They are required to have all the above-mentioned documents to visit each other despite being a homogenous community. Other tribes across Africa have faced the same challenge. Hopefully, the AU passport will sort this out. But why are these hardships even necessary? A borderless Africa is one step towards the total unification and togetherness.

The fact that Africa is a rising competitive economy with vibrant young people, having a robust interconnectedness will push Africa ahead in realizing this investment potential. Such human resources do not need to be restricted in terms of movement and this will help in the distribution of labor, skills and technological transfer. African states will become more cooperative and this will improve the socio-economic development through free trade and the movement of economic resources.

Removing visa restrictions on Africans will ensure an easy intra-Africa travel and solidify the concept that the African continent is home to Africans. Africans will become fond of their beloved continent if such measures are put in place for them to enjoy their ‘Africanity’. Moreover, how can you call a highly fragmented place your home when your movement is severely restricted?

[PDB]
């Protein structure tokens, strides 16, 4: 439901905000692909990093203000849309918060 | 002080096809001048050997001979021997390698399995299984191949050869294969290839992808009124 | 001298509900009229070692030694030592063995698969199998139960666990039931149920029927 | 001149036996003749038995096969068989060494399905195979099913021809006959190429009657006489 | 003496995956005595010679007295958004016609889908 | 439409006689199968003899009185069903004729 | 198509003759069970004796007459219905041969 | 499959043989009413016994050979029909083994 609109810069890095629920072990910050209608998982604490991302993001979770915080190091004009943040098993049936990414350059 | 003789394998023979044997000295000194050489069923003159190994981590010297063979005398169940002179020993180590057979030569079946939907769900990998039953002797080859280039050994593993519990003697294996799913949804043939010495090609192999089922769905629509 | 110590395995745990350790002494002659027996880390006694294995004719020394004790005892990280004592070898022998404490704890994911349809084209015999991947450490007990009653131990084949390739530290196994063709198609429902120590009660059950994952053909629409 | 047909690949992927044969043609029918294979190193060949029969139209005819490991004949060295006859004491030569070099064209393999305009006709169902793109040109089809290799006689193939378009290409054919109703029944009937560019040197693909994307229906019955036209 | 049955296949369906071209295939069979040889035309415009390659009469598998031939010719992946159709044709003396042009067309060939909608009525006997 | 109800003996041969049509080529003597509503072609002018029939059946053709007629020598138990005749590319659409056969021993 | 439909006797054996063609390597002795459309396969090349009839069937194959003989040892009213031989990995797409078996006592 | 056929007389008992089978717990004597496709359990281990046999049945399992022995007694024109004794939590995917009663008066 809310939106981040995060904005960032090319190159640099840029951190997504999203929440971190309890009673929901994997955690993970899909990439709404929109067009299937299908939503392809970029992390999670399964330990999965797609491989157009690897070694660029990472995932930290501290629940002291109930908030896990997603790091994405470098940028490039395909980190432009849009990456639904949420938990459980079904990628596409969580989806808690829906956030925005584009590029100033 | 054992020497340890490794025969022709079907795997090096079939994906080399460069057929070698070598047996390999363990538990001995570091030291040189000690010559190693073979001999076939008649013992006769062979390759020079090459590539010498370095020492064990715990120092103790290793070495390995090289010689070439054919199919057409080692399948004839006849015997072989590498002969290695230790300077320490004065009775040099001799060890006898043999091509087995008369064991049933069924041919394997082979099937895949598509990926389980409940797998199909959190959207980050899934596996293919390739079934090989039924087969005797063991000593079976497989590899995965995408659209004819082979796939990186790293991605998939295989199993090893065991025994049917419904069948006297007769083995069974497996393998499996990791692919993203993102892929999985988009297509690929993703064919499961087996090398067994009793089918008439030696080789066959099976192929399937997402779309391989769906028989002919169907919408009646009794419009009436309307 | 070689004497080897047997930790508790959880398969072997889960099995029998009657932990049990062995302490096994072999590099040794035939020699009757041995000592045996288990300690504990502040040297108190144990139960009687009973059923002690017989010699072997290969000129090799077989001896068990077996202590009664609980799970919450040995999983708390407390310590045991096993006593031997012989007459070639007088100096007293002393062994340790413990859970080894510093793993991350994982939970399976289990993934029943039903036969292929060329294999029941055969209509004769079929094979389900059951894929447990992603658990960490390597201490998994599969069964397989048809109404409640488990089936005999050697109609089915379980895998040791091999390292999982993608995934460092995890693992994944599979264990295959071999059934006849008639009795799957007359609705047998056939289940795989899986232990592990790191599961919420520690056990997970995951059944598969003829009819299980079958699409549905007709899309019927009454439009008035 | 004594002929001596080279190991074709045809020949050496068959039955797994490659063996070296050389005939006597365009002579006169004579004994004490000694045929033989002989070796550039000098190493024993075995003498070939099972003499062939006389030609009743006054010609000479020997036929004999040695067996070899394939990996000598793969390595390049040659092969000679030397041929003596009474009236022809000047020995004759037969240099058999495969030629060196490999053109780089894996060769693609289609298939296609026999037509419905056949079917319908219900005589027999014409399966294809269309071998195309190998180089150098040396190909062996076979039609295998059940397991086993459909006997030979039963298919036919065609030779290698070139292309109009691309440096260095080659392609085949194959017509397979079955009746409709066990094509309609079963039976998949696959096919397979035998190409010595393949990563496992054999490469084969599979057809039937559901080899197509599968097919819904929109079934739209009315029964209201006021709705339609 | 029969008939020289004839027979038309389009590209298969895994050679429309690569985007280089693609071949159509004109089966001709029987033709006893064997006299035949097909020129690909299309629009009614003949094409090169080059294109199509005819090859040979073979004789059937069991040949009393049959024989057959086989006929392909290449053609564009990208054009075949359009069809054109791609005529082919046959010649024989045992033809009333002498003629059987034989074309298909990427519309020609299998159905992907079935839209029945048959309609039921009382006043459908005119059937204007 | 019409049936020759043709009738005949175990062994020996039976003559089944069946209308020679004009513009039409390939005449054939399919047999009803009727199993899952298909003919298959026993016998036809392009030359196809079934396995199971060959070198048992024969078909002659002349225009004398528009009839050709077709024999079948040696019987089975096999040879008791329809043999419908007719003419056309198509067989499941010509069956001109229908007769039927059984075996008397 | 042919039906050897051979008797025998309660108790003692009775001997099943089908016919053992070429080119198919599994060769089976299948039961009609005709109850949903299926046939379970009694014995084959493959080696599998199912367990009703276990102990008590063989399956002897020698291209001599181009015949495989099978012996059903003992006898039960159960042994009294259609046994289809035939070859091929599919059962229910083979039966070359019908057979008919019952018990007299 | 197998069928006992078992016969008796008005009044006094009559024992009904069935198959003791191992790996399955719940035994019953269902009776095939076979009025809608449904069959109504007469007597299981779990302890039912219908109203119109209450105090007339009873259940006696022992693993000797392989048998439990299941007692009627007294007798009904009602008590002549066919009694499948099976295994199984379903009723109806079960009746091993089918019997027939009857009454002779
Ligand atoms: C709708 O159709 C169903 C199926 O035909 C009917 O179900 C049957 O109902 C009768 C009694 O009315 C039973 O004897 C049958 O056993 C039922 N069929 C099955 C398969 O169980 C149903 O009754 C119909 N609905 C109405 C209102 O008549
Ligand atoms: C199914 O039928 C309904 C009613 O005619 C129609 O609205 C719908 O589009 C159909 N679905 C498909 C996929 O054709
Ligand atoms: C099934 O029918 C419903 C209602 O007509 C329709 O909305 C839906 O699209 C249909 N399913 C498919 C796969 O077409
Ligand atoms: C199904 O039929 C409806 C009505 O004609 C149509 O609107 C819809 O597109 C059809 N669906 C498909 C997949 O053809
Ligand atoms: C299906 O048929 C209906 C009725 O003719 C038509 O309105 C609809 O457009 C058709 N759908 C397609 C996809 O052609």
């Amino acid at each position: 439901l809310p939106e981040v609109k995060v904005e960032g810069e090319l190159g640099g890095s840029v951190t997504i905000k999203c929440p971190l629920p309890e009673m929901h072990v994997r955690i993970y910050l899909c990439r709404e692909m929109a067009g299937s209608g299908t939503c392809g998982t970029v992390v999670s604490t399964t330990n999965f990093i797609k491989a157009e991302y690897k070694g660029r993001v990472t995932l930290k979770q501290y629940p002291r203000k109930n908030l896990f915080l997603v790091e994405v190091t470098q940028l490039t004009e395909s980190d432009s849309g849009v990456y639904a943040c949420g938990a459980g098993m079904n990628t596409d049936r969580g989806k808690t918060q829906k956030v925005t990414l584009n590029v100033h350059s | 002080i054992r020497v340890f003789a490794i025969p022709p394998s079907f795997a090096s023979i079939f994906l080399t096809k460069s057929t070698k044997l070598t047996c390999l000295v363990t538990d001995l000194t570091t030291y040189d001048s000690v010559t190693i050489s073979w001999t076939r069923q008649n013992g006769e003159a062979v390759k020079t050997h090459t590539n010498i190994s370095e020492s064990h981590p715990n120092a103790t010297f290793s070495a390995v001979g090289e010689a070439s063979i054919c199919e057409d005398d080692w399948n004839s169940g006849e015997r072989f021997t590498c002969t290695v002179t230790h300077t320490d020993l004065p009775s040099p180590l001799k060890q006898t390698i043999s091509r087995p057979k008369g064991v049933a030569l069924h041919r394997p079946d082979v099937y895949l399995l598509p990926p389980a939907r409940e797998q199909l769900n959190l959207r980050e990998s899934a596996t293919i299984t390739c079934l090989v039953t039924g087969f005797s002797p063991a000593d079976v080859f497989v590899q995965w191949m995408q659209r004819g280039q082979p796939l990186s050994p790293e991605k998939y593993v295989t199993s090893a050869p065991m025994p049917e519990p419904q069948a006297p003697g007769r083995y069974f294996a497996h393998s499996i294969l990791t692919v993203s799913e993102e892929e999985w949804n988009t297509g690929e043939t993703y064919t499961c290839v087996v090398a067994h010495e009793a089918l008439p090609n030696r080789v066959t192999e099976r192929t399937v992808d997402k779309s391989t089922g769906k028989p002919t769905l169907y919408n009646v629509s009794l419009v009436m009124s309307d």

“This is a steady step towards the objective of creating a strong, prosperous and integrated Africa, driven by its own citizens and capable of taking its rightful place on the world stage.” – Nkosazana Dlamini-Zuma, AU Chairperson

Motivating Africans to be more patriotic through such ways will make us proud of our continent. We have witnessed thousands of our African brothers and sisters losing their lives in desperate attempts to move to other continents where they are unwelcome. All this is because they don’t feel that Africa holds any positive future for them. This initiative by the AU is likely to allow free interaction of Africans towards finding a common ground for development.